Object #1013115 from MS-Papers-0032-0003
From: Native Land Purchase Commissioner - Papers, Reference Number MS-Papers-0032-0003 (57 digitised items). Contains papers dealing with the purchase of Maori land; in particular, there are official papers about `Old Land Claims' (ie pre Treaty of Waitangi); there is also extensive correspondence about the purchase of land in the Rangitikei area from Ngati Apa, and a related dispute about ownership between Ngati Apa and Ngati Raukawa; there is also a letter from Henry Tiffin outlining the concerns of Wairarapa Maori about an invasion by Ngati Toa Also includes translation of a letter by the Ngati Toa outlining the boundaries of land ceded to the Crown in 1847.
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Donald McLean's Report on the purchase of the Rangitikei, dated 21st. May 1849.
COPY, from:- New Munster Gazette, p. 82. No. 16.
21st. May 1849
I have the honor to report to you, for the information of His Excellency, the Lieut. Governor, that the arrangements with the Ngatiapa tribe, for the purchase of the district of land, situated between the Rangitikei river and the Wanganui Block, were satisfactorily concluded on the 16th. inst.,
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The Ngatiapa having arrived at Wanganui, I held a Meeting with them on the 15th. inst., at the Military Parade ground, which was attended by the Officers of the 65th. Regt., also by Capt. Campbell and Dr. Rees, Justices of the Peace; Robert Park, Esq., New Zealand Company's Surveyor; and several of the European settlers; besides Native Chiefs from different tribes, who were invited to attend.
When all were assembled, I briefly informed the claimants that I was glad to see them coming forward so promtly to conclude the negotiations respecting the transfer of their land; and requested them to make any statement they wished on the subject,
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before signing the Deed of Sale; that all who favoured us with their presence might understand the object of our Meetings, and the favourable disposition or otherwise, by which they were influenced, in disposing of their land to the Government.
The principal Chiefs and claimants responded to this request, by declaring in most emphatic terms, that it was their firm and mature resolution, to part with their lands to the Government; and that they anxiously desired to participate in the various advantages they would derive from the settlement of a numerous European population amongst them.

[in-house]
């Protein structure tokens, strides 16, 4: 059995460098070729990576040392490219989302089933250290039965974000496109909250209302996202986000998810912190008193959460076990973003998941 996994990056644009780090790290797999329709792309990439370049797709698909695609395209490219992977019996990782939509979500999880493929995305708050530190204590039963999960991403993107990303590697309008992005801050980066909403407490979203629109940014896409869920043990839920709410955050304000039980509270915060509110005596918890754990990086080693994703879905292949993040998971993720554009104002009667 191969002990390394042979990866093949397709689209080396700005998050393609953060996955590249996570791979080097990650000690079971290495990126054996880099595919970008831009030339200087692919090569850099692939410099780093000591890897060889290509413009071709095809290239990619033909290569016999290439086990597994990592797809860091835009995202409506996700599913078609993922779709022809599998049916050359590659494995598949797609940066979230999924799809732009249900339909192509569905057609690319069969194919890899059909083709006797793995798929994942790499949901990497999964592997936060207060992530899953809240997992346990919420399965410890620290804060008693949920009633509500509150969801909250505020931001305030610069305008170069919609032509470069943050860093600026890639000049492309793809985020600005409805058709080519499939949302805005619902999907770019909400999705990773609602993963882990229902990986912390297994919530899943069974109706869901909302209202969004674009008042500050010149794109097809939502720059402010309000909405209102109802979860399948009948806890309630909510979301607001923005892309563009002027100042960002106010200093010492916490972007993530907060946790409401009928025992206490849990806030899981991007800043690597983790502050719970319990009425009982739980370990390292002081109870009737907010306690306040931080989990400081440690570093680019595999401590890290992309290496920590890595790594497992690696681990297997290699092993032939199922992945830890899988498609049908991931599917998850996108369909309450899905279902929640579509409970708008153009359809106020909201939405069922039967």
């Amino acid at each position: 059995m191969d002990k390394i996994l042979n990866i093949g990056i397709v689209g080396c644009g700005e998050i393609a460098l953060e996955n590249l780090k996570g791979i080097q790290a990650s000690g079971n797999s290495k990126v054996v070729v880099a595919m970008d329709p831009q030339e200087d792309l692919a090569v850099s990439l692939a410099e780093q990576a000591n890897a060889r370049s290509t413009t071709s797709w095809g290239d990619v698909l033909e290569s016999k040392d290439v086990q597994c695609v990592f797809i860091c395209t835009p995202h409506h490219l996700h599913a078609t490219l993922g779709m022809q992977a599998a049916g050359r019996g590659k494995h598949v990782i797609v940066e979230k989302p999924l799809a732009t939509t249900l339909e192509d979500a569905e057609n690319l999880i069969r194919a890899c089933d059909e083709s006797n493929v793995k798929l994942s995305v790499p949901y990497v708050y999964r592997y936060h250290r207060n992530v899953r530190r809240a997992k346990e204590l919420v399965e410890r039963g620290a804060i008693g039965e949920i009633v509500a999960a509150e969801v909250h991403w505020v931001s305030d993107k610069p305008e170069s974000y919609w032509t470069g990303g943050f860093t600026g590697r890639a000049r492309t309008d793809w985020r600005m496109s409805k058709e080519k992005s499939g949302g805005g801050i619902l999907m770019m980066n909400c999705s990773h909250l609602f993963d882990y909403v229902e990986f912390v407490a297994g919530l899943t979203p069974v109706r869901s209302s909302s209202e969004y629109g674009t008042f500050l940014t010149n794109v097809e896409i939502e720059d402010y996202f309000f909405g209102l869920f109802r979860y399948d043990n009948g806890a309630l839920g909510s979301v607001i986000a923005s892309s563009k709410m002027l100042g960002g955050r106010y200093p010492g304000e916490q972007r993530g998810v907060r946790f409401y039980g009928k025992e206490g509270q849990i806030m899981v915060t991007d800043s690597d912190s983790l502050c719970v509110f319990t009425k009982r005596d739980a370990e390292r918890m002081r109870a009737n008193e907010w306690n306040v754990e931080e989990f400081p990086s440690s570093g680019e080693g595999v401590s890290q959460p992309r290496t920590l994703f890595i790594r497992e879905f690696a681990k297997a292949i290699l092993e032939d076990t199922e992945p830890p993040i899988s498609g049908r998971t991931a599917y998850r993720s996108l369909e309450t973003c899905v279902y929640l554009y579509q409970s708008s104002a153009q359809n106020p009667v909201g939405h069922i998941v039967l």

The Deed of Sale was then read over; the natives fully assenting to the boundaries, and other conditions therein specified, excepting two, - named Reihana,
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and Ngawaka; who, although agreeing to the general provisions of the Deed, requested, before attaching their signatures, to retain some large Reserves they had previously applied for, as communicated in my letter of the 10th. April; but which, from their extent, and position, I could not
grant. I therefore gave these natives to understand that as ample Reserves were already provided for them, I could not now allow of those unnecessary ones, after my explicit determination to the contrary.
George King, the Chief of Putikiwaranui, in addressing the Ngatiapa, remonstrated against such untimely applications being made for Reserves; when, to his knowledge, the district had been entirely surrendered to the Government
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at the previous Meetings, and public deliberations of their tribe. After a short discussion among the natives, I again read over the boundaries of the purchase, to which the whole of the claimants unanimously assented. Reihana and Ngawaka, coming forward amongst the first, to sign the Deed, remarking as they did so, to some few around them (who objected to their making such demands), that they merely wished to exact as much land as they could before holding the pen; which act, they very properly regarded as signifying their irretrievable consent to the final transfer of their land.